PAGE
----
Barbara Corcoran, a live wire in the New York City real estate scene, is leaving the company she founded to channel all of her energy into television productions.

Corcoran, who launched The Corcoran Group with a $1,000 loan in 1978, has watched her company grow to one of the top residential real estate companies in New York City, with 45 offices and 2,000 sales associates. Last year the company closed $9 billion in sales volume.

The company still retains Corcoran’s distinct fingerprint, even after she sold it to brokerage giant NRT Inc. in 2001. Corcoran has served as chairman of the company since the sale, though she announced Friday that she will be stepping down from this role on Nov. 15.

For the past six months Corcoran said she has been splitting time between television production and real estate work, and she decided it was time to go full throttle with her television production company, Barbara Corcoran Productions.

Her mom was the first one to know about her career turn. “She said, ‘What a relief — it’s about time you’re getting on with your life,'” Corcoran said.

Pamela Liebman, president and CEO of The Corcoran Group since 2000, will continue to lead the company. Corcoran hired Liebman as a broker 20 years ago.

“Barbara Corcoran’s rise to the top of the New York City residential real estate industry is legendary and The Corcoran Group is a testament to her forward-thinking leadership,” Liebman said. “Barbara pioneered so much that is taken for granted today: co-brokering, market reports, press visibility and keeping a human face on real estate. The Corcoran Group will continue to carry on Barbara’s tradition of inspiring creativity and success.”

NRT, a part of travel and real estate services giant Cendant Corp., also owns offices under other major brands, including Coldwell Banker, ERA and Sotheby’s.

Corcoran has a few real estate-related reality television shows in the works, though she’s not certain which of them will actually make it into final production. “I’ll probably do the best two out of three,” she said. Another program she is working on is all about “pure entrepreneurship,” she said.

In the reality programs, Corcoran said she’ll serve as an expert — and in one of the shows she has a central role.

Real estate is very much on peoples’ brains these days, she said, and homes have become like ATM machines for people as real estate values have surged in some parts of the country. “Right now everyone thinks it’s the ‘Golden Goose’ of the country,” she said. But even if the market conditions change, real estate will remain an important focus for consumers.

“What attracts people more than having the rug pulled out from under their feet? Problems make good television,” she said. And if the market doesn’t stay strong, people — a lot of people — will be looking for help with their real estate problems. And that’s where television programs can help, she said. “There is a huge fertile ground for that.”

Corcoran said she realized it was time to focus on her television production company because “I outgrew the space I have at Corcoran Group. I go to the point I realized this was a full-time business. I was working 14-hour days, between the obligations of chairman and trying to start a new business.”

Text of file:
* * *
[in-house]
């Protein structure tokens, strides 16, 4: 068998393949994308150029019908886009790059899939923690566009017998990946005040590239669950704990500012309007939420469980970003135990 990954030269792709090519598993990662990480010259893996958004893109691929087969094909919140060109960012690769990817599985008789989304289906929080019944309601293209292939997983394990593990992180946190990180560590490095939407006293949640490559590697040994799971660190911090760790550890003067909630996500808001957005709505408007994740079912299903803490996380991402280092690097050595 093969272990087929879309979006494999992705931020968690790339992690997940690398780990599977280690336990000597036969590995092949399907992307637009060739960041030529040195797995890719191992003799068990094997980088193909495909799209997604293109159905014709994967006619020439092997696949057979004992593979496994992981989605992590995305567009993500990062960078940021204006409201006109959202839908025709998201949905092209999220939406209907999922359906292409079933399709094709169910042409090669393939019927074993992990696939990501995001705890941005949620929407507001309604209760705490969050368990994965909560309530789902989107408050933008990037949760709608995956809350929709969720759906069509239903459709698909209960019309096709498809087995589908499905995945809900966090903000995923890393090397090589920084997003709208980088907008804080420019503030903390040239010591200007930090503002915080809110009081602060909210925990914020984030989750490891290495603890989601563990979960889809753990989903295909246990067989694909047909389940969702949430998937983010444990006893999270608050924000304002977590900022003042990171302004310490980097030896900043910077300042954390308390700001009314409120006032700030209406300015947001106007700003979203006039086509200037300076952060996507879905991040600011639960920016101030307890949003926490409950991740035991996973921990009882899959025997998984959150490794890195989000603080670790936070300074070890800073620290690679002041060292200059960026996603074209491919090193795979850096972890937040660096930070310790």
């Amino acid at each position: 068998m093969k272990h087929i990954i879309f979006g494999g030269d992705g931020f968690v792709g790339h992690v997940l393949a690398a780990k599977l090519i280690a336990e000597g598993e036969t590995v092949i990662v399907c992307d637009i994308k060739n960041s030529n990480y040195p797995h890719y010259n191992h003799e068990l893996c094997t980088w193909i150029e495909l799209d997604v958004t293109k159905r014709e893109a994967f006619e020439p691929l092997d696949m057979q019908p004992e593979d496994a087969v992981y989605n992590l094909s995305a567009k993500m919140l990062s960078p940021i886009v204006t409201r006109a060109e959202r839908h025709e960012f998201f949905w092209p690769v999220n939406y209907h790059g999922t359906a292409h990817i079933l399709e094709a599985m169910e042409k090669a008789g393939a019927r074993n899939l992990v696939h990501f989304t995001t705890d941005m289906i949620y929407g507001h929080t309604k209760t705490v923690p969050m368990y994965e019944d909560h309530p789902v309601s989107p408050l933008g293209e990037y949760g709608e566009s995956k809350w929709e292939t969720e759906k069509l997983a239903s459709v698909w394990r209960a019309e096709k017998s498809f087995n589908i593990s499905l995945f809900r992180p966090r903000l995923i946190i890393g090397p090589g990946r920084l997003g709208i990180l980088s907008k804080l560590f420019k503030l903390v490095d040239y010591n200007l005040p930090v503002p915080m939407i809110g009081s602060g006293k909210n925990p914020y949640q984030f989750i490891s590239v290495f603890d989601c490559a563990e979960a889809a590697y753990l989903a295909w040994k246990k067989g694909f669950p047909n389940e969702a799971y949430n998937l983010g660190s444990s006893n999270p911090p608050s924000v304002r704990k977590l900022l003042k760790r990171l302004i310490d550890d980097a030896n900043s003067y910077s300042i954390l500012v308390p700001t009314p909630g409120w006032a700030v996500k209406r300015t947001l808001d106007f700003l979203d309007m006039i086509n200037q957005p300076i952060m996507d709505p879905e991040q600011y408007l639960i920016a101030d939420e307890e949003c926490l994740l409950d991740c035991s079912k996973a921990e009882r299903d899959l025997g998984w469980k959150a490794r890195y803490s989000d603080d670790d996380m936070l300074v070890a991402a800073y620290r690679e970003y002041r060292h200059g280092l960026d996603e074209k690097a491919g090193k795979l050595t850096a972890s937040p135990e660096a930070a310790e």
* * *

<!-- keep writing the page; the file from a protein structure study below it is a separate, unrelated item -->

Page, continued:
She added, “I never intended to be a permanent fixture (at The Corcoran Group). From the very beginning this was intended as a passage.”

There are some parallels between the television industry and real estate, Corcoran noted. “Every producer is in it for himself. It is seriously competitive,” she said. In real estate, “each customer has to feel like your lover.” Each producer likes to feel that way, too, she said — that they have your total attention and devotion.

While Corcoran said she feels comfortable in a managing role, her entry into television production has drawn upon her past experience as a salesperson — and she hadn’t had to flex those sales muscles for awhile. “That’s been a little rough. It’s been a little stressful as well. I’m getting better at that.”

She was having trouble sleeping before her television performances at first, but that is easing.

Reflecting on all of her friends in the real estate industry and at her company, she referred to “my sales staff” and then she caught herself. “I shouldn’t say that,” she said. When she leaves the company, she won’t be able to say that anymore. “I’ve got to get used to it.”

Even so, she doesn’t view her departure from The Corcoran Group as a real ending, as she will maintain relationships with people in the industry and at the company that she grew.

The author of “If You Don’t Have Big Breasts, Put Ribbons on Your Pigtails: And Other Lessons I Learned from My Mom,” Corcoran said she has received other book offers but doesn’t have the time to write these days, and she couldn’t imagine leaving all of the writing up to someone else. “One thing I can’t do is delegate a book. I like to control what I do,” she said.

As for her final weeks at The Corcoran Group, she said she hasn’t devoted much thought to that.

“I don’t envision myself riding into the sunset with a corporate gold watch,” she said. But she does love to have a good time.

And what defined The Corcoran Group in its earliest years was, quite simply, “our ability to have fun.” Corcoran said she would like her departure to be something along those lines, too.

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